For a process pump in which liquids with chemical contents are pumped, damage to the seal can occur. The chemicals may cause damage on a standard seal. In many of these applications, a water-lubricated lip seal may eliminate this kind of damage.
Basic Functions Within a Lip Seal
Initially designed for heavy-duty dredging pumps, the lip seal is a water-lubricated shaft seal, which is best suited for pumps that process fluids containing abrasive particles or particles that are larger than 100 micrometers. This lip seal is designed to be lubricated with an external flushing water supply (up to 40 bar) that is reduced to almost atmospheric pressure by the seal itself.
This lip seal is made of independently operating modules, each fulfilling a function. The basic functions are:
- Dirt retaining
- Pressure reduction
The sealing module prevents undesired leakage into the atmosphere and performs at optimal conditions. The dirt retaining module keeps sand and/or dirt in the stuffing box (water chamber) from entering the water-lubricated lip seal.
The pressure reducing module lowers the flushing water pressure (Pf) to approximately that of the atmospheric level (Pa). In this module, the lip seal runs over helical grooves. These grooves transport water from the flush inlet to the sealing module. This ensures that the heavily loaded running surface of the pressure reducing lip seal is continuously cooled and lubricated. The water lubricated lip seal is suitable for flushing water pressures up to 40 bar(g).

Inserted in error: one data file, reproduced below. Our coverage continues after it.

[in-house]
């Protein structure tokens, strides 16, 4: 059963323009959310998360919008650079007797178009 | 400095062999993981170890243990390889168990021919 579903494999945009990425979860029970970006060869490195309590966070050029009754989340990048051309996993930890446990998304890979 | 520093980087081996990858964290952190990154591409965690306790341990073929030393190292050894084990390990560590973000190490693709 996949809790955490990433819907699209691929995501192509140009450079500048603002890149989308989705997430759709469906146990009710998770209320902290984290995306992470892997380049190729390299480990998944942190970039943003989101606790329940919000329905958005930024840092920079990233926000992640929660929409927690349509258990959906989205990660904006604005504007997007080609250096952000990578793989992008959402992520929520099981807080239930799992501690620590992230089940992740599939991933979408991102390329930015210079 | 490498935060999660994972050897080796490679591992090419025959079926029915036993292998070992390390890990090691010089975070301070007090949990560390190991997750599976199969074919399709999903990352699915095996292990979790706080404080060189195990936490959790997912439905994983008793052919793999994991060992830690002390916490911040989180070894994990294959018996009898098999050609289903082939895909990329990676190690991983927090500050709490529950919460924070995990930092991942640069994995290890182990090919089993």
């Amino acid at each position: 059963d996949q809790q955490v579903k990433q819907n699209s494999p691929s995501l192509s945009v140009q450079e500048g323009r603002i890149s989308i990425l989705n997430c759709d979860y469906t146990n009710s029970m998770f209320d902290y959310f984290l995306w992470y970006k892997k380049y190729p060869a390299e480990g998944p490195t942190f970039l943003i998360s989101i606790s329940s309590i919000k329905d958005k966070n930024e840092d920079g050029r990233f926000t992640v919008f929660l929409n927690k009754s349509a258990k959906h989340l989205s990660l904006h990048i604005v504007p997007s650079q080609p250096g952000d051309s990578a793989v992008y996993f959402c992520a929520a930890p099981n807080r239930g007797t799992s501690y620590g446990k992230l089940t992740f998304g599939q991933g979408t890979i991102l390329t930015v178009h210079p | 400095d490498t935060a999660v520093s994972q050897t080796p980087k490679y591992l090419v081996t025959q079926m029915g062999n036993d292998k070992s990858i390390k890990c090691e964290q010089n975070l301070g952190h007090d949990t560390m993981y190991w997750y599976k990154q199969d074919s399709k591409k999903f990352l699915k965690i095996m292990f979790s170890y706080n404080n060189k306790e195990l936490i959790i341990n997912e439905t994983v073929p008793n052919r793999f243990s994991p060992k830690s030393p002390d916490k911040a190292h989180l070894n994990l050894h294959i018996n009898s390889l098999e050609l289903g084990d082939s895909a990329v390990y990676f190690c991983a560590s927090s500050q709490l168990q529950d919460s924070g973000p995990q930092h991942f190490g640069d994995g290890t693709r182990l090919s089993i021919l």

The flow of the flushing water discharge serves as an indicator of the condition of the seal. With time, the helical grooves on the bush gradually wear. This way, a smaller amount of water will flow through the seal and the water discharge flow gradually decreases. When the discharge flow reaches 20 percent of the initial flow, maintenance should take place.
By plotting the decrease of the discharge flow, maintenance can be planned efficiently. This way, mean time between maintenance (MTBM) can be optimized. Monitoring this flow and scheduling maintenance activities helps avoid sudden pump failure. Emergency maintenance will no longer be needed.
Case Study: Paint & Coatings Company
A European paints and coatings company encountered continuous major problems with packing seals on its salt production, circulation axial-flow pumps. They wanted to maintain a MTBM of six years, because that would coincide with the main maintenance interval of the pumps. The friction caused by the salt and water resulted in damage to the pump seal that was installed on these pumps.
The company needed to increase the availability of its process system and increase reliability. An employee of the paints and coatings company had previously worked with a seal company that developed a plan to solve this kind of problem. This seal company’s team decided to remove and replace the gland packing with a water-lubricated lip seal that included a buffer system.
This new seal arrangement used an additional buffer system with retaining rings (dust lips) combined with a throttle bush function (buffer system). These additional buffer systems prevented the pumped medium from reaching the water-lubricated lip seal. The water-lubricated seal flushes the seal module and the buffer system with the external flush.
The company was more than satisfied with extended MTBM, which is beyond the set maximum required period and contributes to the optimal reliability of the sealing system.